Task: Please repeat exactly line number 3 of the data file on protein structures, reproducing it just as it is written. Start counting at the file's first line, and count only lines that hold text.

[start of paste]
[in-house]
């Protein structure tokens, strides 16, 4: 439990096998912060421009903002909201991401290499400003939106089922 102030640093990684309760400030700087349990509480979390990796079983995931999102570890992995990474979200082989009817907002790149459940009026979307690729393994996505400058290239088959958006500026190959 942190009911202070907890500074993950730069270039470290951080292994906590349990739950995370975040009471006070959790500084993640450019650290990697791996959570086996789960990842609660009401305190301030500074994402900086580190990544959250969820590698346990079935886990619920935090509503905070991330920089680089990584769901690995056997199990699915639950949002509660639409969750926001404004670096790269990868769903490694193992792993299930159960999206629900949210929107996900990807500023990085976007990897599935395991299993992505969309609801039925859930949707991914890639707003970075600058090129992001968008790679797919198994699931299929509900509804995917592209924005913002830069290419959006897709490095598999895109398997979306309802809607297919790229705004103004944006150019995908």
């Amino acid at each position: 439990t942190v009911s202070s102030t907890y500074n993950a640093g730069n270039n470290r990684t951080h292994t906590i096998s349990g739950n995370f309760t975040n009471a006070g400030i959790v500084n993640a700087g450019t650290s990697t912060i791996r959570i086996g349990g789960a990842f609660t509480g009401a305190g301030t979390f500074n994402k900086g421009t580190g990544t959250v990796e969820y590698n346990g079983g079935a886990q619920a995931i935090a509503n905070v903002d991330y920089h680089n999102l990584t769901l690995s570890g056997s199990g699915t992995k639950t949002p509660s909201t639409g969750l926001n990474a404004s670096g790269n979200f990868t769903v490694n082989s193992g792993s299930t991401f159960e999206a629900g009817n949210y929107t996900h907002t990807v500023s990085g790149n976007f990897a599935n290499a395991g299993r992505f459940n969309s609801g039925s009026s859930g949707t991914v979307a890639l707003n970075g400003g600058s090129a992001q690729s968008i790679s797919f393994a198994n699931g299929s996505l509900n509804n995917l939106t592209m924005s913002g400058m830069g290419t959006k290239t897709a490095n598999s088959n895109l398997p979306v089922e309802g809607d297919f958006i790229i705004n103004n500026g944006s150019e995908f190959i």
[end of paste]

């Amino acid at each position: 439990t942190v009911s202070s102030t907890y500074n993950a640093g730069n270039n470290r990684t951080h292994t906590i096998s349990g739950n995370f309760t975040n009471a006070g400030i959790v500084n993640a700087g450019t650290s990697t912060i791996r959570i086996g349990g789960a990842f609660t509480g009401a305190g301030t979390f500074n994402k900086g421009t580190g990544t959250v990796e969820y590698n346990g079983g079935a886990q619920a995931i935090a509503n905070v903002d991330y920089h680089n999102l990584t769901l690995s570890g056997s199990g699915t992995k639950t949002p509660s909201t639409g969750l926001n990474a404004s670096g790269n979200f990868t769903v490694n082989s193992g792993s299930t991401f159960e999206a629900g009817n949210y929107t996900h907002t990807v500023s990085g790149n976007f990897a599935n290499a395991g299993r992505f459940n969309s609801g039925s009026s859930g949707t991914v979307a890639l707003n970075g400003g600058s090129a992001q690729s968008i790679s797919f393994a198994n699931g299929s996505l509900n509804n995917l939106t592209m924005s913002g400058m830069g290419t959006k290239t897709a490095n598999s088959n895109l398997p979306v089922e309802g809607d297919f958006i790229i705004n103004n500026g944006s150019e995908f190959i």